January 30, 2022; Lk 4:21-30; 4th Sunday in Ordinary Time

In today’ Gospel, Jesus’s visit to his hometown of Nazareth does not end well. The people of Nazareth try to throw him off a cliff! What is it that makes them so angry? I would suggest that we look at the question that they ask, “Isn’t this the son of Joseph?” Why that question? Some suggest that it is a comment on Jesus’ humble origins: “how can a man with such charisma and eloquence be the son of a carpenter?” But I think that the answer is in another direction. You see at the time of Jesus, small Palestinian towns like Nazareth were self-contained communities. Each of these communities tried to have within them all the necessary trades that were important for community survival. Each community needed a butcher, a baker, a candlestick maker. Such trades were passed on from father to son, one generation following the next. Everyone believed this was a good idea because it provided continuity and allowed the various trades to remain active.

Everyone in Nazareth, then, expected Jesus to be a carpenter like his father Joseph. When Jesus began a different ministry of healing, preaching, and announcing the kingdom of God, the infrastructure of Nazareth was threatened. The people would ask themselves, “Who is going to make our furniture? Who is going to build our houses?” The people of Nazareth felt that Jesus had neglected his responsibility to them. They needed a carpenter, but Jesus instead chose a life of service to God.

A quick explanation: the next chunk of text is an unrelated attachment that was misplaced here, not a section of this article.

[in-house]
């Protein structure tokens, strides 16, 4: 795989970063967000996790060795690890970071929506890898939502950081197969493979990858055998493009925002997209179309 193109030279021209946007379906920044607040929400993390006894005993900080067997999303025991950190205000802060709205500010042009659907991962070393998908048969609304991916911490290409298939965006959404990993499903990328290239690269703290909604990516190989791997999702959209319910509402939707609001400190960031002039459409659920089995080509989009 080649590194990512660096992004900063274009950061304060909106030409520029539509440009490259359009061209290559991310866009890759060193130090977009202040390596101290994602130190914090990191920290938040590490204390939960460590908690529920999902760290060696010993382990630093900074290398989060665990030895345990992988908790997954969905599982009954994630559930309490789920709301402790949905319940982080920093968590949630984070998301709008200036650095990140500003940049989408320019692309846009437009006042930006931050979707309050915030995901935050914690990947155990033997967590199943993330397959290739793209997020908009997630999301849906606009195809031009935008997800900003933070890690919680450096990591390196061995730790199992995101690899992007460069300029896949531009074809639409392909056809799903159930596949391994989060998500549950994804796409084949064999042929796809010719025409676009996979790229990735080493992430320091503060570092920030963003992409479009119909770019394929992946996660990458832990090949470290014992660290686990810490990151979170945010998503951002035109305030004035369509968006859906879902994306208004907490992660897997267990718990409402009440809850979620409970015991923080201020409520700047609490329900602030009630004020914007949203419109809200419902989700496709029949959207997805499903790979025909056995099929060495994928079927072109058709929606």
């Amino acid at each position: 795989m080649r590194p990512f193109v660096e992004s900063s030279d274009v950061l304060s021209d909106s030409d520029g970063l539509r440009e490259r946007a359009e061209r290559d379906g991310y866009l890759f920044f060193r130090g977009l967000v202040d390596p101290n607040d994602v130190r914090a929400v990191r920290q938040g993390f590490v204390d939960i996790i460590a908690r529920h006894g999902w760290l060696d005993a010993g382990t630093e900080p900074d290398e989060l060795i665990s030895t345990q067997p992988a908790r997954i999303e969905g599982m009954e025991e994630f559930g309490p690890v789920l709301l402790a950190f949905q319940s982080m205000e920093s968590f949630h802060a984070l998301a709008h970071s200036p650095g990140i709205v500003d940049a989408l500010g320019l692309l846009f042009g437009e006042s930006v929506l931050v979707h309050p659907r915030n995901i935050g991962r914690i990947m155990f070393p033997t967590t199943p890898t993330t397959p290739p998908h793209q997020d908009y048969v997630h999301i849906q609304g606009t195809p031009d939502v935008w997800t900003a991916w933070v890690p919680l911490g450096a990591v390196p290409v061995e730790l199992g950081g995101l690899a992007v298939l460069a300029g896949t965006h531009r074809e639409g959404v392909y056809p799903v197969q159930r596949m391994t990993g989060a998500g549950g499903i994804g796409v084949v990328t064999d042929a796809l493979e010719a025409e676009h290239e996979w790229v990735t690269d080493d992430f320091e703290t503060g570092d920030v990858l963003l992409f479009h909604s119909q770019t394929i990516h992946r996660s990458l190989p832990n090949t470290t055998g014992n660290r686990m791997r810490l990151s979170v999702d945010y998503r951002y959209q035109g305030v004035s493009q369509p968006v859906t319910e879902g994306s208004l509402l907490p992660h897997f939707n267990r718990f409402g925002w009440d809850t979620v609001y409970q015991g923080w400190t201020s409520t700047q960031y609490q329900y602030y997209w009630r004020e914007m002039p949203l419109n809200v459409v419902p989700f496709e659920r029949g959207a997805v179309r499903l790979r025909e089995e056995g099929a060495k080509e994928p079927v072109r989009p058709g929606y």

When we look at the Gospel from this perspective, it becomes a reflection on expectations, a warning to us that what we expect things to be, who we expect people to be, might be considerably different from what God has in mind. We might expect our children to follow in the family business, to go to college and earn a six-figure income. But then our son tells us that he wants to be a forest ranger, a ballet dancer, or a social worker in Latin America. We might expect that our spouse shares our opinions and enjoys what we enjoy. Then we discover that he or she has different political or religious views and enjoys doing things that we find dull and perhaps even foolish. We might expect that our neighbor down the street cares for his yard in the way that we think is appropriate, that the people at work dress in the way that we would like, or that those in our society share the same values that we hold dear. Experience shows us that all too often our expectations are dashed.

Now there is nothing wrong with having expectations. They are an important way to express what we think is important. But today’s Gospel warns us that many of our expectations will not be met and sometimes that is because God has a better idea. Therefore, the challenge for us today is to discern, to ask whether the person who disappoints us is merely going off on some tangent or following God’s will? And if we discover that God has a hand in the thing that disappoints us, then the wise thing to do is to accept it—rather than throwing someone off a cliff.

2 thoughts on “Expectations”

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